Plural versus possessive at Harvard

In Teaching Information Security there was a discussion of the fact that young people at a Florida state system university rejected the distinction between plural and possessive. A friend sent me the following:

Trying to wrap my head around my MBB offer

My first two years at Harvard, I was really focused on getting a good offer once I graduated. I think Harvard really acculturated me to the idea that one of those offers is one of the big goals of undergrad.

This summer, I got a full time offer from one of the big three consulting firms, for way more money than I thought, around $140k in total comp.

When I read the offer letter, I felt deeply ambivalent. Obviously I am stoked, and really want to work at the firm. However, it feels weird to make many times more my friends who are graduating from great non-ivy’s and more than my parents, who both make six figures.

For those of you who have received similar offers, how do you feel about salary? And for those who have already graduated, how has your thinking evolved?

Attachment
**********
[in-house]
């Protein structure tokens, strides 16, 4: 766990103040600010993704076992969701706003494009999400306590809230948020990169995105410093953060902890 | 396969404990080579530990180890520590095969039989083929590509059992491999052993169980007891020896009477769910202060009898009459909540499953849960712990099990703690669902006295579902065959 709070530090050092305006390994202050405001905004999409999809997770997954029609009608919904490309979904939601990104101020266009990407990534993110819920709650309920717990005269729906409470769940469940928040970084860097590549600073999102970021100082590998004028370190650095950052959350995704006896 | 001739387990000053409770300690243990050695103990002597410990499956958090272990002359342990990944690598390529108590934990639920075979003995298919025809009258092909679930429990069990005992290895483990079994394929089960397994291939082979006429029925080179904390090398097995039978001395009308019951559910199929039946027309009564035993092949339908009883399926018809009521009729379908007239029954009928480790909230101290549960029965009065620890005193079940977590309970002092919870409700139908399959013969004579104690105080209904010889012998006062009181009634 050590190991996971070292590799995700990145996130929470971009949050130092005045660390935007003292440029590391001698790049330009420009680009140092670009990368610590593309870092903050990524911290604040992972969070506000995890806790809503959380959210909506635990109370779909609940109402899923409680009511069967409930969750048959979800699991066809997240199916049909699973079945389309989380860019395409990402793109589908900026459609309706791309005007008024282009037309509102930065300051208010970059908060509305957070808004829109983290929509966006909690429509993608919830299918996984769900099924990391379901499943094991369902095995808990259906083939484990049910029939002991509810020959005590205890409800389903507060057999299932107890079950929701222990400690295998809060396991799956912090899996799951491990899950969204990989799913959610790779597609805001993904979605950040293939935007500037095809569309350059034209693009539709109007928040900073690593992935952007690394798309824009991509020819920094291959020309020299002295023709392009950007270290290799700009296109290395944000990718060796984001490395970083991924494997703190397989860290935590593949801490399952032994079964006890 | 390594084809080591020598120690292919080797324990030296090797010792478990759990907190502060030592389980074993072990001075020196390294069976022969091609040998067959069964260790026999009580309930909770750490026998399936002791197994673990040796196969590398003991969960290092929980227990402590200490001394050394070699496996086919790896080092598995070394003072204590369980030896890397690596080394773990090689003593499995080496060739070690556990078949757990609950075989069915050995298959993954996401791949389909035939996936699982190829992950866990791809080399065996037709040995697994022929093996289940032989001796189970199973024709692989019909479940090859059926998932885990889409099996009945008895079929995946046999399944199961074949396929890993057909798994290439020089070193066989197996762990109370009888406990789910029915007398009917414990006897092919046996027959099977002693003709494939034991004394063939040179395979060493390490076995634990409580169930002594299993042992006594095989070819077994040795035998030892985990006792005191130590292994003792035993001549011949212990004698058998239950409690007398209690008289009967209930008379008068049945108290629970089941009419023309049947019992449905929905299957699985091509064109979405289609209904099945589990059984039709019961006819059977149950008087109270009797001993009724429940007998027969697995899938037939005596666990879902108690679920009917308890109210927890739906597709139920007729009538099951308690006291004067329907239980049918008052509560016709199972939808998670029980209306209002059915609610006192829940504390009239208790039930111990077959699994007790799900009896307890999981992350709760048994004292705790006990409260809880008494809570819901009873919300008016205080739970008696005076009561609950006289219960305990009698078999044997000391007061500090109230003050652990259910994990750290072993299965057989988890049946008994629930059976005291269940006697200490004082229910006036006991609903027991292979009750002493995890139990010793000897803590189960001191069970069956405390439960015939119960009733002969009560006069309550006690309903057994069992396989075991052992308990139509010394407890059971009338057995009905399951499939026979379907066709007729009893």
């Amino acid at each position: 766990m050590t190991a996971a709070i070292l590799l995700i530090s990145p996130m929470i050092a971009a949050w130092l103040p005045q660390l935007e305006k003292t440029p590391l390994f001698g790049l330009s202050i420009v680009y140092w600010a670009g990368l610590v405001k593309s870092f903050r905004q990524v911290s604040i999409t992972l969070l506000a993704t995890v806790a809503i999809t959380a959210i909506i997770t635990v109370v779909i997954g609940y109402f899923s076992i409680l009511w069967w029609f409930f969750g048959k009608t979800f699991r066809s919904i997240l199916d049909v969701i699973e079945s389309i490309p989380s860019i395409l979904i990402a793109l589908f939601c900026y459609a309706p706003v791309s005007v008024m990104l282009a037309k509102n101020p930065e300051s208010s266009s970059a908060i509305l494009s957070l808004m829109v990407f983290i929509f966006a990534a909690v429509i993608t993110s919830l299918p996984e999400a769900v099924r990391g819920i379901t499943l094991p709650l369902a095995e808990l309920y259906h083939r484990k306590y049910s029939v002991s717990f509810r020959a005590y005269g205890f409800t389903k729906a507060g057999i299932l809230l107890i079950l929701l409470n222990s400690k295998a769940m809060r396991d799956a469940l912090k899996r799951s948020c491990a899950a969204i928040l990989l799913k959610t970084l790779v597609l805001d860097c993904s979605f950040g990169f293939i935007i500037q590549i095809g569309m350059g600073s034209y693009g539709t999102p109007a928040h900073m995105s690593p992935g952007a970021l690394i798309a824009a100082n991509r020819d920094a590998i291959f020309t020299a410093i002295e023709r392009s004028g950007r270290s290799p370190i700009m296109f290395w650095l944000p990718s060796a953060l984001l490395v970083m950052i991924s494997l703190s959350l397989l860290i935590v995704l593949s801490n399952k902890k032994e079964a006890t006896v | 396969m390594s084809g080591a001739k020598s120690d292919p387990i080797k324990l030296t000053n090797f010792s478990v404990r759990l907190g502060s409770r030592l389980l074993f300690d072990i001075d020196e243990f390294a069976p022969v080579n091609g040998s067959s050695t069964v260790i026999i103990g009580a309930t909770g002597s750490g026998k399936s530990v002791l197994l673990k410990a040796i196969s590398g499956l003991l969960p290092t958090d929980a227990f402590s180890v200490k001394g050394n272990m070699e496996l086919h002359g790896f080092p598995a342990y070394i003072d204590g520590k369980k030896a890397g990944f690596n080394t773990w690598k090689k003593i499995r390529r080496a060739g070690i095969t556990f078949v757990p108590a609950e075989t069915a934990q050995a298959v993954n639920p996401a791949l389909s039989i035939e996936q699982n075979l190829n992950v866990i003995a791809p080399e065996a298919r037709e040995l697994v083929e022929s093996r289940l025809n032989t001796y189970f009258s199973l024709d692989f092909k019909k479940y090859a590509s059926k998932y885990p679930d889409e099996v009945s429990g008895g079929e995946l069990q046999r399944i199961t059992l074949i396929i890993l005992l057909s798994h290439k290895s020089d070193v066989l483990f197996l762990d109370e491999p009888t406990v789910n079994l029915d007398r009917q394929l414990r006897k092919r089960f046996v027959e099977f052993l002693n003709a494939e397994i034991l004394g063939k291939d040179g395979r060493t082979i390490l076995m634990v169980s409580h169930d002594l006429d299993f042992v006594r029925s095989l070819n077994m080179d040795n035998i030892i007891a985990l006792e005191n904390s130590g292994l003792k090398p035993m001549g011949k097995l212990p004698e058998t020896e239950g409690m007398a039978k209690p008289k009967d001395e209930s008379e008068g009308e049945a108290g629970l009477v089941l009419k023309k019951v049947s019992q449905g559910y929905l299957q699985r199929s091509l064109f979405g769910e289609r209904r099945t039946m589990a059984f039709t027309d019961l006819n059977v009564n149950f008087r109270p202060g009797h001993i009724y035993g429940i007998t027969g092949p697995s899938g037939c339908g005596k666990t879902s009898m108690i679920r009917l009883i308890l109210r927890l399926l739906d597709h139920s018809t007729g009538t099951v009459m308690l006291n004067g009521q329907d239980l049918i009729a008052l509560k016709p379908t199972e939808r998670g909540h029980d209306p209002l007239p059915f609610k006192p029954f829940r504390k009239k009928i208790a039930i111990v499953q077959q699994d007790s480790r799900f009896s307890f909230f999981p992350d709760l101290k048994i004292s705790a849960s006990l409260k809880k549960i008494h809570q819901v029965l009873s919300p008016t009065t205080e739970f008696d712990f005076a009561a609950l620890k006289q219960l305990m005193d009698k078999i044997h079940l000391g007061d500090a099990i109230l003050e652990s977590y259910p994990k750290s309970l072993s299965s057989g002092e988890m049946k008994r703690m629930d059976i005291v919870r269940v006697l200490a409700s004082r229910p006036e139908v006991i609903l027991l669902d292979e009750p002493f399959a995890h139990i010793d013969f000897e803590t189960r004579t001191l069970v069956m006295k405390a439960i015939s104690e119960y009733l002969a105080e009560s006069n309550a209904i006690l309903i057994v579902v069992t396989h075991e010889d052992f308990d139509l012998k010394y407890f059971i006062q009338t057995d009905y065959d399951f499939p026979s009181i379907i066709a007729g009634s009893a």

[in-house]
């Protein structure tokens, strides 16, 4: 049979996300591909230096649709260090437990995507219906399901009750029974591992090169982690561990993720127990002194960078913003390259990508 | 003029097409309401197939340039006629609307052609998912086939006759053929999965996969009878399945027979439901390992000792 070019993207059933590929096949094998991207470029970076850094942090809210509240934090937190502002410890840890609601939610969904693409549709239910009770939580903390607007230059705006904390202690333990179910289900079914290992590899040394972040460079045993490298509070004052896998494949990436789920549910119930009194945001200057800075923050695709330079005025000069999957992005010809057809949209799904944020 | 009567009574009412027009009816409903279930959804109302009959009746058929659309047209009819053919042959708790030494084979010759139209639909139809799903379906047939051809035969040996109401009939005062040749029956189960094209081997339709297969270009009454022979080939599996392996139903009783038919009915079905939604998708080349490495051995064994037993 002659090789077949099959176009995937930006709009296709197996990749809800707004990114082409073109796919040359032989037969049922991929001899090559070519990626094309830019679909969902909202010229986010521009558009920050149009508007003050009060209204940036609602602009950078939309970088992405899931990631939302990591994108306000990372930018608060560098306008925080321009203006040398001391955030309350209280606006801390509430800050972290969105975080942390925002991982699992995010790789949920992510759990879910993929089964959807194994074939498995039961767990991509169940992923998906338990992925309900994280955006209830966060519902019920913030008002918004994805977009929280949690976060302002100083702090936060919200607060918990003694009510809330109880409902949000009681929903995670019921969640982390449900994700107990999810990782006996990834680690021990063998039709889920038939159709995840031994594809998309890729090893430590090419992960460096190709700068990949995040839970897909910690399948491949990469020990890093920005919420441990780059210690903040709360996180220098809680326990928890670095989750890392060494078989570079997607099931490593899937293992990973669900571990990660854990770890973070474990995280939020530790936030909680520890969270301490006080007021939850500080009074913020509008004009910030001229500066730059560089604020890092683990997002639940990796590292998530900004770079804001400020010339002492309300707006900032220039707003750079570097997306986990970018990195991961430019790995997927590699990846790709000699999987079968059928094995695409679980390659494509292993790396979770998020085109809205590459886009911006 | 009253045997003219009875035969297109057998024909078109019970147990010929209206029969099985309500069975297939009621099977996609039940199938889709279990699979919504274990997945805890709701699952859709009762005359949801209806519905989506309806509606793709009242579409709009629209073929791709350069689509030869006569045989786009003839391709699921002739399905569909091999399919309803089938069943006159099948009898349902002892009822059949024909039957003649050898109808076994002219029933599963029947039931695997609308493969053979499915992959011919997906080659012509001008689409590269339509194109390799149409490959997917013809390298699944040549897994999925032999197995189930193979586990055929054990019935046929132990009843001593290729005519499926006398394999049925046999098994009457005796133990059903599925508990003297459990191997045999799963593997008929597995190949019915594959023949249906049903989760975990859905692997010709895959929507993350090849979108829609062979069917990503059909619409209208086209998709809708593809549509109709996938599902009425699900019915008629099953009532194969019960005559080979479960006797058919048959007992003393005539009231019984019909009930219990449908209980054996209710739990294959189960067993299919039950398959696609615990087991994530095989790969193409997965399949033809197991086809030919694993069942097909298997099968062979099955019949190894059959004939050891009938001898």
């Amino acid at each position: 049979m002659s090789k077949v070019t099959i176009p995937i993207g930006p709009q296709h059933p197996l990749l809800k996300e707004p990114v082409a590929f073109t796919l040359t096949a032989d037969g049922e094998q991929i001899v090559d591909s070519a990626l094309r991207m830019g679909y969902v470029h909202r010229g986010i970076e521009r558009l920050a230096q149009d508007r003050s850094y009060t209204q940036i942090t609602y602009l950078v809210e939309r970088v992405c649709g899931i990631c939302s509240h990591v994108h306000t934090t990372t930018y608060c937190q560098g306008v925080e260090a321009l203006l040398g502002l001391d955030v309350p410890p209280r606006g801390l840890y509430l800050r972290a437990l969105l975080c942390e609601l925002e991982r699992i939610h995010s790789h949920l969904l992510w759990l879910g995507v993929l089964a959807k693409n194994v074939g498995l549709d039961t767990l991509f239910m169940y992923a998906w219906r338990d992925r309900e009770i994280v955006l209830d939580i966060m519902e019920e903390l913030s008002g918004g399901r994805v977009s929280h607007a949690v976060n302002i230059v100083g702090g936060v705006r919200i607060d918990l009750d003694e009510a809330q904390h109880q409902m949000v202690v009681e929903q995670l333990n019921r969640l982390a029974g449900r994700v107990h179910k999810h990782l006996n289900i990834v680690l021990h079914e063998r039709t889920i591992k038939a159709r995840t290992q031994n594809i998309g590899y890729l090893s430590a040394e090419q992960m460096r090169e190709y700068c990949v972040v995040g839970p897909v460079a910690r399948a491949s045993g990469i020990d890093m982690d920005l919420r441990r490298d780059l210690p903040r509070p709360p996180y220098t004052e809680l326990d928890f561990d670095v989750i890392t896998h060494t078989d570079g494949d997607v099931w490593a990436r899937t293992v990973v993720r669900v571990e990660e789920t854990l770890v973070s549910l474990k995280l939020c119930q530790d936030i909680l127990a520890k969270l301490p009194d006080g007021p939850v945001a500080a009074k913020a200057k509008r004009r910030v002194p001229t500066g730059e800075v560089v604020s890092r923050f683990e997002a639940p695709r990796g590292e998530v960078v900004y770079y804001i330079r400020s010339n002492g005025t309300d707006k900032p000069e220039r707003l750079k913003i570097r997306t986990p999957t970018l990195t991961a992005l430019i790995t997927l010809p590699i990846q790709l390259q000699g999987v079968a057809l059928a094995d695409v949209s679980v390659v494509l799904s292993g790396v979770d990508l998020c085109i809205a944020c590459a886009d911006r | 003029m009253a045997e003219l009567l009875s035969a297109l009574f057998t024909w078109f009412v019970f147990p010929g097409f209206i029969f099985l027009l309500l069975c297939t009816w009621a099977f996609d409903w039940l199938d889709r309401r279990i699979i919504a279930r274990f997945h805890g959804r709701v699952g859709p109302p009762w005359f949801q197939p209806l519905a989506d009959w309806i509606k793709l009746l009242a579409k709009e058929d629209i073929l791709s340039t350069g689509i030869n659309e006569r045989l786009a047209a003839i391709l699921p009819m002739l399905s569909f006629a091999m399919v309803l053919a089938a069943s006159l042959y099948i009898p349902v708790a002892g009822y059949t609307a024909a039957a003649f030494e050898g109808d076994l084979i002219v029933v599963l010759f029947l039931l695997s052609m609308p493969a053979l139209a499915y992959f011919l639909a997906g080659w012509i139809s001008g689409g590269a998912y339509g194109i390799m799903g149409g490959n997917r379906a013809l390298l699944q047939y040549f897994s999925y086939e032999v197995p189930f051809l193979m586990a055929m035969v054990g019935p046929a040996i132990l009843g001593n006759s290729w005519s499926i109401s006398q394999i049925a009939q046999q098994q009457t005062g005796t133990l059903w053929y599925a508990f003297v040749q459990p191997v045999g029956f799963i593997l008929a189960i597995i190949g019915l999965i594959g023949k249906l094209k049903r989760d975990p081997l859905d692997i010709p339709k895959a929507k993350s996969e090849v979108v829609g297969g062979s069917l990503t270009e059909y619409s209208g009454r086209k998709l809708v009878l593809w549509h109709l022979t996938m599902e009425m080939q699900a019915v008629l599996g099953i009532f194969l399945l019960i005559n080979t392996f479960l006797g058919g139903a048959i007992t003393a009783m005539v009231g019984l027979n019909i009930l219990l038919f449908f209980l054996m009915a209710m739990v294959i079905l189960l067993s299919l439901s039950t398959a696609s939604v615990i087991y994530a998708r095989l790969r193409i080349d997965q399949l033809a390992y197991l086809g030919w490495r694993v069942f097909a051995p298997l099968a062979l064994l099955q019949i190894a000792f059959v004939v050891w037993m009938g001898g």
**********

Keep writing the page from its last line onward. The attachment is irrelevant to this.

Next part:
(For those who are more familiar with honest labor, “MBB” is for McKinsey, BCG, and Bain. Separately, doesn’t he/she/ze/they realize that $140k will soon be the price of a Diet Coke?)

Note the highlighted section above, in which the fresh Harvard graduate struggles to write “Ivies”.

From Hussain Altamimi, a young person bright enough to work as a legislative assistant for Alexandria Ocasio-Cortez, the Democratic Party’s primary thought-leader (Fox):

Israel is a racist European ethnostate built on stolen land from it’s indigenous population!

(Can anyone think of a country besides Israel that was built on land stolen by Europeans from an indigenous population? Are the people in the country that you’re thinking of doing anything to restore the land to the rightful indigenous owners?)

Is it time for Joe Biden to outlaw the apostrophe and save us from ourselves?